I always wondered what life was like outside of Mae La Refugee Camp. When my family was getting resettled to the United States, we jumped for joy. We envisioned Heaven. However, since we were resettled, life in America was nothing like we imagined. It is challenging. Life in a refugee camp was hard, but life in America is also hard in its own way.
A new place, new culture, new people, new EVERYTHING. Every day felt like we were drowning, felt like we were getting left behind. It’s funny how we escape the refugee camp yet we couldn’t escape feeling helpless. When I started school, I got bullied. I failed every single subject. I made my teacher cry. Had my America experience been just that, the trajectory of my life would be grim. But it wasn’t just that. I met amazing humans.
I met humans who made me fall in love with learning, taught me how to read and write, treated us like friends and families though we look nothing like them. I met humans who held my hand and made America feel like home. I started going to Hser Ner Moo Community Center to get help with homework and improve my English. I started going to scouts and doing service. The service and example of these amazing humans inspired me to do the same because their kindness gave me hope.
The gift of service is a blessing for both the person receiving it and the person giving it. It might just change your life. It changed mine.
I volunteered with Youthlinc in their Real Life and Service Year programs. I got to work with low-income and refugee students at Hser Ner Moo Community Center. I may have not known how to answer all their homework problems, but I know being there for them means a whole lot. I remember how it feels to be different and an outcast, so I know being there for someone could turn their whole world downside up.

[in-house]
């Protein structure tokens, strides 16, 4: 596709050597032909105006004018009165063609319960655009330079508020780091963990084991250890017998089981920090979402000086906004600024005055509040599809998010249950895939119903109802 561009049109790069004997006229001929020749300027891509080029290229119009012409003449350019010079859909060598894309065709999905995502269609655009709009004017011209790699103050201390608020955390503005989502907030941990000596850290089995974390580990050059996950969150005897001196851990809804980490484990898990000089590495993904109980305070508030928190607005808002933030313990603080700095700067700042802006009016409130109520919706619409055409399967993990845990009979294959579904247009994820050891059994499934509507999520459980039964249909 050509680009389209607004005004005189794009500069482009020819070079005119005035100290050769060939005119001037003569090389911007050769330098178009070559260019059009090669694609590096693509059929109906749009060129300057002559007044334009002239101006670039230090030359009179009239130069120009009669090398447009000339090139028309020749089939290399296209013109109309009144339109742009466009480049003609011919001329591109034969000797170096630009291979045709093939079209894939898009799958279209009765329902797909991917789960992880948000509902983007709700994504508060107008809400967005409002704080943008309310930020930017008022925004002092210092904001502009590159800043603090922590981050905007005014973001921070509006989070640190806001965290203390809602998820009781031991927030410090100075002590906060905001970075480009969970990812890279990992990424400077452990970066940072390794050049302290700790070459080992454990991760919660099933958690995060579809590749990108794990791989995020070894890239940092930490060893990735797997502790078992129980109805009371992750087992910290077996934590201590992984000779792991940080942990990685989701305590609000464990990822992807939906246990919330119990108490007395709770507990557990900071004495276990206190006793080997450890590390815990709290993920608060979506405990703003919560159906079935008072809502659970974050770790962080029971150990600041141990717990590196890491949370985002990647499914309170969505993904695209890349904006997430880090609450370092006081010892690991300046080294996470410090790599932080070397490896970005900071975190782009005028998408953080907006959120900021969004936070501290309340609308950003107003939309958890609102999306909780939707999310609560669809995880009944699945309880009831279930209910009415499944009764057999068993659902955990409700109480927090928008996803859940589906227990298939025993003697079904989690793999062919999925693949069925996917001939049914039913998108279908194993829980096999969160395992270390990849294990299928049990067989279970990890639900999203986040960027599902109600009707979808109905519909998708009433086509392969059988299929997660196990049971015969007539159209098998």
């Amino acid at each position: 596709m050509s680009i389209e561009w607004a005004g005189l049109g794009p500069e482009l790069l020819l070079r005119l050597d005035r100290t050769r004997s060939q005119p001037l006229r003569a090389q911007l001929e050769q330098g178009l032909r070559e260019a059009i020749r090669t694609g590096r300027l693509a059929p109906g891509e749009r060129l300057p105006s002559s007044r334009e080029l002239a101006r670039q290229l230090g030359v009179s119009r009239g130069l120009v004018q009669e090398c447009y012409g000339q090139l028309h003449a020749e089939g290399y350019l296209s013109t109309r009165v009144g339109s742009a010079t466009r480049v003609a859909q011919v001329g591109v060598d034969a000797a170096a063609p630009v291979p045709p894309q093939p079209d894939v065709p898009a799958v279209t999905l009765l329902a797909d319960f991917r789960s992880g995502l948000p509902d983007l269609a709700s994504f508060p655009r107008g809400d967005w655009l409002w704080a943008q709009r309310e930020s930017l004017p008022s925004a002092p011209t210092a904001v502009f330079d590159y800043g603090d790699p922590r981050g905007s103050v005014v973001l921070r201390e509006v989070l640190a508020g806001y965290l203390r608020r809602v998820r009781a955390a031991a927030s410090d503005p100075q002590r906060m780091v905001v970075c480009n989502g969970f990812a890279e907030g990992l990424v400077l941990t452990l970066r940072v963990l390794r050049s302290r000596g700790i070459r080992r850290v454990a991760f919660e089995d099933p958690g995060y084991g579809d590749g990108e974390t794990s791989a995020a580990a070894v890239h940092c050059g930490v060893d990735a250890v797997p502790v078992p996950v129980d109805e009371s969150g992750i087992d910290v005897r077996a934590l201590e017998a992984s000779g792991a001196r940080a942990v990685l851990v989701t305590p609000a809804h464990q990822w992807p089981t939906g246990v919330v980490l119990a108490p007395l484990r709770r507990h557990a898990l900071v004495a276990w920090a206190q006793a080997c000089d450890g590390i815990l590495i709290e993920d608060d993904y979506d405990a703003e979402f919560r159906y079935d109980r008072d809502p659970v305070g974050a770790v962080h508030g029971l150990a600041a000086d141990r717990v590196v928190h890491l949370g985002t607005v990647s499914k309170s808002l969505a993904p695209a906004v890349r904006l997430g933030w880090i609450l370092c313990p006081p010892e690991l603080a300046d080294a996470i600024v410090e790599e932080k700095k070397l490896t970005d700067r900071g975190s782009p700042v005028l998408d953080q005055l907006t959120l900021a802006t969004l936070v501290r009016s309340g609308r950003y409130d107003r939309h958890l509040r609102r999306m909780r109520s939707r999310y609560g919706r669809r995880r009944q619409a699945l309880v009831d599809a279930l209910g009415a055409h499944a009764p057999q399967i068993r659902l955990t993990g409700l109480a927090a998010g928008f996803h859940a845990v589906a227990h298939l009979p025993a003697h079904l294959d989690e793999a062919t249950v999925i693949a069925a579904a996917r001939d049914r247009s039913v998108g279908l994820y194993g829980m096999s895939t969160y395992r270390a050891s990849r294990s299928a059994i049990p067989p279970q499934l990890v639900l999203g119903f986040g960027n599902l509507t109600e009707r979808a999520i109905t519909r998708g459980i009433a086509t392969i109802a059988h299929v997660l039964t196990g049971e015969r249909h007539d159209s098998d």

I made a choice going forward that I will choose service and friendship. Because of this choice, I was fortunate to be selected as a finalist for the Youthlinc Young Humanitarian Award. The following year, I was honored to sit on the interview panel and was inspired by the service of next cohort of young humanitarians. Fast forward a few more years, and now that I am overseeing the award, I know I will have lots to smile about because of the amazing young humanitarians in our community.
Parents and other adults should encourage the youth to volunteer because it is a transformative experience. According to the Mayo Clinic, volunteering service improve physical and mental health, provide a sense of purpose and teaches valuable skills, and nurture new and existing relationships. It was so much more than just that for me. The gift of service is a blessing for both the person receiving it and the person giving it. It might just change your life. It changed mine.
If you are making a difference in your community or you know amazing people who are, the Youthlinc Utah’s Young Humanitarian Award is the largest service scholarship in Utah. Thanks to the generous support of the George S. and Dolores Doré Eccles Foundation, a total of $32,000 will be awarded in college scholarships to the 2023 finalists. I encourage you to apply for the Young Humanitarian Award because amazing humans should be recognized and celebrated. The application deadline is March 1st, 2023 and all the details are at www.youthlinc.org/yha.
Wishing you all the love, all the peace, and all the kindness. - Hay Soe
Hay Soe is a Karen refugee from Burma who grew up in a Thai refugee camp and immigrated to US through a refugee resettlement program. He is a recent graduate from the University of Utah and majored in in philosophy and entrepreneurship. He has been with Youthlinc for the past several years, as a Young Humanitarian Award finalist in 2020, an afterschool program intern, a Service Year volunteer, and now as a staff member. He is a big dreamer!